How Religious Zionism Was Transformed from a Political Movement to a Messianic One

Among the earliest leaders of Zionism were several rabbis who went on to become some of Theodor Herzl’s most dedicated supporters. They eschewed the talk of creating “a new Jew” or revolutionizing Judaism that came from some Zionist thinkers, seeing such an approach as a threat to Orthodoxy. Instead, they saw the movement in practical terms as a way of ensuring the Jews’ physical survival. But this all changed with Abraham Isaac Kook, an Orthodox thinker who argued that Zionism was part of the divine plan and who laid out a vision of the rejuvenation of Judaism. Micah Goodman explains these ideas, how Kook’s ideology rose to prominence in the 1970s, and the threat to these ideas posed by the 2005 disengagement from Gaza. (Video, 70 minutes. Audio is available for streaming and download at the link below.)

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More about: Abraham Isaac Kook, Gaza withdrawal, Israel & Zionism, Judaism, Religious Zionism

An American Withdrawal from Iraq Would Hand Another Victory to Iran

Since October 7, the powerful network of Iran-backed militias in Iraq have carried out 120 attacks on U.S. forces stationed in the country. In the previous year, there were dozens of such attacks. The recent escalation has led some in the U.S. to press for the withdrawal of these forces, whose stated purpose in the country is to stamp out the remnants of Islamic State and to prevent the group’s resurgence. William Roberts explains why doing so would be a mistake:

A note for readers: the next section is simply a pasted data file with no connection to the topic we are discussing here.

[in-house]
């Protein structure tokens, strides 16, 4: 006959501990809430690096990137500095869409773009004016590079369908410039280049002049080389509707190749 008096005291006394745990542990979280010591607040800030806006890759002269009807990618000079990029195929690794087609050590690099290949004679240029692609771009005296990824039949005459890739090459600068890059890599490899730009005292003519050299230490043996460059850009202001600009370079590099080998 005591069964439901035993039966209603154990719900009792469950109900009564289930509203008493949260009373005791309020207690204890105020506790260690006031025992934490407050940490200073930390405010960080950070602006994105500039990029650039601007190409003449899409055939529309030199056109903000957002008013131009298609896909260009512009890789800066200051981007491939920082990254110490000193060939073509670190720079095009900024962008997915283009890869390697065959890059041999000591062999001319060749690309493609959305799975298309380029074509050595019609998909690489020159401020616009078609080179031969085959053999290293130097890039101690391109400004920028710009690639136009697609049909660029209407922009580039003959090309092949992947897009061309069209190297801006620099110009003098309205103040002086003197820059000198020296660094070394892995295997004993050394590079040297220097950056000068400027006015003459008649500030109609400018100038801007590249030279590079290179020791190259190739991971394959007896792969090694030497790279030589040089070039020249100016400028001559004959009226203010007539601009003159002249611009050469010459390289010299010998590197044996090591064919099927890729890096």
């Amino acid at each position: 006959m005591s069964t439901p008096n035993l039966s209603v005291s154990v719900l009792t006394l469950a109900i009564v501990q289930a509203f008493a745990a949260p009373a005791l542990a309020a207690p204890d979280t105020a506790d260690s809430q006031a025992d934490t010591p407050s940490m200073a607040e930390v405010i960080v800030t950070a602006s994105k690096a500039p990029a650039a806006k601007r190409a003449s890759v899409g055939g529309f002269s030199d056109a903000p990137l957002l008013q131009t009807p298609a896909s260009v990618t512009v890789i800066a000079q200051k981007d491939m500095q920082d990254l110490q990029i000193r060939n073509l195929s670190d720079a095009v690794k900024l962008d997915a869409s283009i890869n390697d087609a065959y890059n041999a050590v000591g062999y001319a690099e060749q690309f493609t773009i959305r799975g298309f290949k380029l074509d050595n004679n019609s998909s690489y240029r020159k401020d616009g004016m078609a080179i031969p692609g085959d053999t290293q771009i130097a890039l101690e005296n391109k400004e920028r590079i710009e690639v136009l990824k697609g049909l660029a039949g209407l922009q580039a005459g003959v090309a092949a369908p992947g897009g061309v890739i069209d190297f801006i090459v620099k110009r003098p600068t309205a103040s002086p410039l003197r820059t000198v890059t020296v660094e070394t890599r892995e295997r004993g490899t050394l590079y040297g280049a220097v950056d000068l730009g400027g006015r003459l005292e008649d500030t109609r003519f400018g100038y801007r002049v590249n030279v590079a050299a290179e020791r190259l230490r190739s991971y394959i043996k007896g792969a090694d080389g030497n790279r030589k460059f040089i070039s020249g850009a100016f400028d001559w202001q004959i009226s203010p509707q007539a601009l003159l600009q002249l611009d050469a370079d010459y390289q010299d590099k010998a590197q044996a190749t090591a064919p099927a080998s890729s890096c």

American withdrawal from Iraq would cement Iran’s influence and jeopardize our substantial investment into the stabilization of Iraq and the wider region, threatening U.S. national security. Critics of the U.S. military presence argue that [it] risks a regional escalation in the ongoing conflict between Israel and Iran. However, in the long term, the U.S. military has provided critical assistance to Iraq’s security forces while preventing the escalation of other regional conflicts, such as clashes between Turkey and Kurdish groups in northern Iraq and Syria.

Ultimately, the only path forward to preserve a democratic, pluralistic, and sovereign Iraq is through engagement with the international community, especially the United States. Resisting Iran’s takeover will require the U.S. to draw international attention to the democratic backsliding in the country and to be present and engage continuously with Iraqi civil society in military and non-military matters. Surrendering Iraq to Iran’s agents would not only squander our substantial investment in Iraq’s stability; it would greatly increase Iran’s capability to threaten American interests in the Levant through its influence in Iraq, Syria, and Lebanon.

Read more at Providence

More about: Iran, Iraq, U.S. Foreign policy